Biden urges ‘greater action’ on gun reform after Chesapeake Walmart massacre

There have been more than 600 mass shootings in the US in 2022

Alex Woodward
New York
Wednesday 23 November 2022 10:54 EST
'Multiple fatalities' as gunman opens fire at Walmart store, police say

President Joe Biden has urged “greater action” to combat the proliferation of firearms in the US after a gunman fatally shot six people inside a Walmart in Virginia on Tuesday night.

The violence marks the second high-profile mass shooting in the US within three days, after five people were fatally shot and more than a dozen others were injured inside a LGBT+ club in Colorado Springs.

The mass shooting in Chesapeake, Virginia also comes just days after the fatal shooting of three University of Virginia football players.

The Walmart gunman, who was armed with a pistol, was found dead at the scene from an apparent self-inflicted gunshot wound, according to law enforcement officials.

“Tomorrow is Thanksgiving, one of our most cherished holidays that brings us together as Americans and as families, when we hug our loved ones and count our blessings,” the president said in a statement on Wednesday morning.

“But because of yet another horrific and senseless act of violence, there are now even more tables across the country that will have empty seats this Thanksgiving,” he added. “There are now more families who know the worst kind of loss and pain imaginable.”

The president and First Lady Jill Biden “grieve” for the families whose loved ones were killed in the attack, he added. “We also mourn for all those across America who have lost loved ones to these tragic shootings that we must come together as a nation to stand against,” he said.

He pointed to gun reform legislation that was signed into law earlier this year, “but that is not nearly enough,” he said. “We must take greater action.”

The president has repeatedly urged Congress to renew a ban on so-called assault weapons like AR-15-style rifles that have been used in mass acts of violence across the US.

In June, the president signed the Bipartisan Safer Communities Act, which funds programmes to encourage states to adopt so-called “red flag laws” that allow law enforcement to obtain court orders to prevent a person who might pose a threat to themselves or others from obtaining a firearm.

The law also includes a provision to expand federal background checks so that firearms retailers will be obliged to examine the state and local juvenile and mental health records of prospective customers aged 18 to 20.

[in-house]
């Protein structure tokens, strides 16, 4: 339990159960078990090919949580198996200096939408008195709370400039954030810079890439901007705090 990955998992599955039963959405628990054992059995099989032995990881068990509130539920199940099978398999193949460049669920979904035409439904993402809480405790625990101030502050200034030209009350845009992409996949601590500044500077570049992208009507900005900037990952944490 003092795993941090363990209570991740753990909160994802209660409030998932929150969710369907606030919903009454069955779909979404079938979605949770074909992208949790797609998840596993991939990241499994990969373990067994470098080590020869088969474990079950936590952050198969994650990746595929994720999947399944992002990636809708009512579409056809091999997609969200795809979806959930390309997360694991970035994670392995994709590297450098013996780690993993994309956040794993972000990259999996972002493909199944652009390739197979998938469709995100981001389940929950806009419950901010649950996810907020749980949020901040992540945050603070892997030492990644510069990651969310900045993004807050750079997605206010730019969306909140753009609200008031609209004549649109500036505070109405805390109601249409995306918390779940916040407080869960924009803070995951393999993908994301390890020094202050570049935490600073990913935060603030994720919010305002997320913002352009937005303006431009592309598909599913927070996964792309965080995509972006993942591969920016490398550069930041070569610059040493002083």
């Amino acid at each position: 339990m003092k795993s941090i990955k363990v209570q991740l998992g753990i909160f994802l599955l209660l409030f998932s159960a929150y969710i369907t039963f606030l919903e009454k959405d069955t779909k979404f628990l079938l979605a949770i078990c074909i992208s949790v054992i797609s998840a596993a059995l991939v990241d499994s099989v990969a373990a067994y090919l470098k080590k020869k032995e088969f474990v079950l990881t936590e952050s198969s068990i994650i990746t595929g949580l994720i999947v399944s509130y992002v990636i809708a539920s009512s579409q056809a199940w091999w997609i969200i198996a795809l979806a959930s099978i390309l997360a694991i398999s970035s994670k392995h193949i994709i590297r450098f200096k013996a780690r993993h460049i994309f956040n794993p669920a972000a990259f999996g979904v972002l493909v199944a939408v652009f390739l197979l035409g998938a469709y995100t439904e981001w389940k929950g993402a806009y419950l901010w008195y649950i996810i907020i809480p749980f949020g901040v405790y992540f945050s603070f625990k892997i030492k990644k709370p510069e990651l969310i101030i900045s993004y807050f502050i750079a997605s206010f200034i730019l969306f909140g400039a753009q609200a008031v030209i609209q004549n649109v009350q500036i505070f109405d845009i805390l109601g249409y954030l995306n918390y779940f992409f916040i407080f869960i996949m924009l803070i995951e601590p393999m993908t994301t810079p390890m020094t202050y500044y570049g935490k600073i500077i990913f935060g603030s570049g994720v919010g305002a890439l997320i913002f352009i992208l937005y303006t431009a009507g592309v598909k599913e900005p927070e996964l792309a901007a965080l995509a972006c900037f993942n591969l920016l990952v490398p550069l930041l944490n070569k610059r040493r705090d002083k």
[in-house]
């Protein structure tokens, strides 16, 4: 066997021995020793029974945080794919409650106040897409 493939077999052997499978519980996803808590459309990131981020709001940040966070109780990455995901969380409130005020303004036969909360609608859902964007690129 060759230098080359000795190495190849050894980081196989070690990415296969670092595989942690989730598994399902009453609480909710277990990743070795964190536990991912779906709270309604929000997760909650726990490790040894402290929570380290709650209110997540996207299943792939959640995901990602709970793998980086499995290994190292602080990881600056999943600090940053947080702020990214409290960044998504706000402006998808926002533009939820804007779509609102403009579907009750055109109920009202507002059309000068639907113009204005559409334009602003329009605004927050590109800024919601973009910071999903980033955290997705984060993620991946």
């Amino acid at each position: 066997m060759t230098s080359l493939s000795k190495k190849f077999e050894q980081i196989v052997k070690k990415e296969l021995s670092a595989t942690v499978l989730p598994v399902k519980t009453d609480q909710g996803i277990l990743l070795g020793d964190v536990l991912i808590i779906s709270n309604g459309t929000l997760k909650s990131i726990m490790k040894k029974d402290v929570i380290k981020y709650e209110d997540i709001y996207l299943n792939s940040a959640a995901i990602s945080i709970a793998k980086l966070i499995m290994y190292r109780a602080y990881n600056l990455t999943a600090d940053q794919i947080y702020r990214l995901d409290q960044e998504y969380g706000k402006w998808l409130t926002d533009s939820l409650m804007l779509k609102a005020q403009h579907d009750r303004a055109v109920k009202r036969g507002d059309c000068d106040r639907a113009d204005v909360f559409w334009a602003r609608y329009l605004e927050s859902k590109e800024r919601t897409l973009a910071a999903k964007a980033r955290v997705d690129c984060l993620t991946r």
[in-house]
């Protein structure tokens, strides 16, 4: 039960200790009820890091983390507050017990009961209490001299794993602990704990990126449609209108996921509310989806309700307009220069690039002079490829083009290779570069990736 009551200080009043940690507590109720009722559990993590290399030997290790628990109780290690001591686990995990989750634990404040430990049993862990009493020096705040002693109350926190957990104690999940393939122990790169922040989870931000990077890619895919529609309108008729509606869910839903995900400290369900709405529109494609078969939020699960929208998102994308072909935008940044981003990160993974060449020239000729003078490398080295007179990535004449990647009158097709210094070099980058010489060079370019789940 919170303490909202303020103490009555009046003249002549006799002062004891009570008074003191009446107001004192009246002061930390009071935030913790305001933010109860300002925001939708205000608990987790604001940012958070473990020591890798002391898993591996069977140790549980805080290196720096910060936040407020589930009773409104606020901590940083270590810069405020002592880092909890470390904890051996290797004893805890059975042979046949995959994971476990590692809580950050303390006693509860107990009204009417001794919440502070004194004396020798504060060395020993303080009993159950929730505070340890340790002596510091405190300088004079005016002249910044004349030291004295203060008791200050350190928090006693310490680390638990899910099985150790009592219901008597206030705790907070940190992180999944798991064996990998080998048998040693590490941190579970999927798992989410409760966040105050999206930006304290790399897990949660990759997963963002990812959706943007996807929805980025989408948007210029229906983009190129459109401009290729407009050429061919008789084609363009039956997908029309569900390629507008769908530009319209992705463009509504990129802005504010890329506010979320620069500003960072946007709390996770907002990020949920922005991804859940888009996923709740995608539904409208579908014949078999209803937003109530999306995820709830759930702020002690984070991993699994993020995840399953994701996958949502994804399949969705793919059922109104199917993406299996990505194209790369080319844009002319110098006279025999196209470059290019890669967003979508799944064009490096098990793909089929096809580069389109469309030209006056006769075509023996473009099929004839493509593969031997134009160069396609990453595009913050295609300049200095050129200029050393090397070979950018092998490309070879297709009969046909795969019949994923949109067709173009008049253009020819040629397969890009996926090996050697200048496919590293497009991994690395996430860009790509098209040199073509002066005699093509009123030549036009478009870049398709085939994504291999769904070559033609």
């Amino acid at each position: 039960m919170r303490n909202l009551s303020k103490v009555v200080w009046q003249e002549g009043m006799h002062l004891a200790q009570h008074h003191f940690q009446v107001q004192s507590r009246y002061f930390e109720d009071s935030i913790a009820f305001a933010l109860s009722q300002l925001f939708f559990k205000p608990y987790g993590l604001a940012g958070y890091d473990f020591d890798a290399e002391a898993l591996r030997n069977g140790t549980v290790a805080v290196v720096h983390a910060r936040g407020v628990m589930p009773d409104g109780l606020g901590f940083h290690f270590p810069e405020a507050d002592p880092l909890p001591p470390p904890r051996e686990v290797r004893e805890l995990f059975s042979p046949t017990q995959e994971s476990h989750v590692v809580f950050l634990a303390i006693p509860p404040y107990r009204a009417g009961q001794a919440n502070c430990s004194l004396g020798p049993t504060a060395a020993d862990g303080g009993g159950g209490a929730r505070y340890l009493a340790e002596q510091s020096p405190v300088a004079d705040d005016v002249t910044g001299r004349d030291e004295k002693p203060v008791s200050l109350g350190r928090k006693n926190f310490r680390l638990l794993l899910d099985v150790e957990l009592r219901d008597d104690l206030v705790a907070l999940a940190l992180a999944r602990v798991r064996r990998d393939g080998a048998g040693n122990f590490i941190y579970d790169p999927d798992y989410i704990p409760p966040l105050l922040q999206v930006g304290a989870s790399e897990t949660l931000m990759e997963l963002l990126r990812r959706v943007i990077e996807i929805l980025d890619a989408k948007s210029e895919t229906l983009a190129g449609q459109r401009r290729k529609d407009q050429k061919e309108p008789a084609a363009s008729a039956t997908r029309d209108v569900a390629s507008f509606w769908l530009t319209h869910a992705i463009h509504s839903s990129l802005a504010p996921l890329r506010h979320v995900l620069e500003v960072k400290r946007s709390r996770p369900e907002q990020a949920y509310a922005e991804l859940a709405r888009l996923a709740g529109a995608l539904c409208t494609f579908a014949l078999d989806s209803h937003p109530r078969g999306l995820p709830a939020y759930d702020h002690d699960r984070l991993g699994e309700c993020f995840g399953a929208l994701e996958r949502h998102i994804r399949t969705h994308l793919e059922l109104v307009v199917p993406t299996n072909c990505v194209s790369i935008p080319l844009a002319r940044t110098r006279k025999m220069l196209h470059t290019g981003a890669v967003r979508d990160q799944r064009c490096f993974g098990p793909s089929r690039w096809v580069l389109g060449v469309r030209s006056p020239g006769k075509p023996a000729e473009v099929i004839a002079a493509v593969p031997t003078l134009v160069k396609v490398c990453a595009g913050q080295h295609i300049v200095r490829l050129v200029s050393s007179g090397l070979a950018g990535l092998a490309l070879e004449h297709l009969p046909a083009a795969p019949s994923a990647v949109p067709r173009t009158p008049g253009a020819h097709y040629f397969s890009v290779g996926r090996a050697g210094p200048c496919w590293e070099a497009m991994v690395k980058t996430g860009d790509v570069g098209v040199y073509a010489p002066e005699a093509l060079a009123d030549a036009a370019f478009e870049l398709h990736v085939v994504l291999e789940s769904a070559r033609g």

It also partially closes a so-called “boyfriend” loophole that adds “serious” dating partners who are convicted of domestic abuse to a list of offenders who would not be able to access firearms, and adds their names to the FBI’s National Instant Background Check System.

That law previously only applied to domestic violence offenders who are married, live with, or have a child with a survivor.

President Joe Biden and First Lady Jill Biden arrive in Massachusetts on 22 November.

Its passage marks the largest gun reform package in Congress since the expiration of the assault-weapons ban in 2004, though it fell significantly short of what the president and Democrats have demanded in recent decades to curb the proliferation of high-powered weapons in the wake of daily mass shootings and school massacres.

There have been more than 600 mass shootings in the US this year, according to advocacy group Gun Violence Archive, which defines mass shootings in which four or people are injured or killed.

Mass shootings have averaged more than one per day. There has not been a single week in 2022 without at least four.

Last year, there were nearly 700 mass shootings, spiking from 610 in 2020 and 417 in 2019. Before that, mass shootings had not surpassed 400 annually since the organisation began tracking such incidents in 2014.

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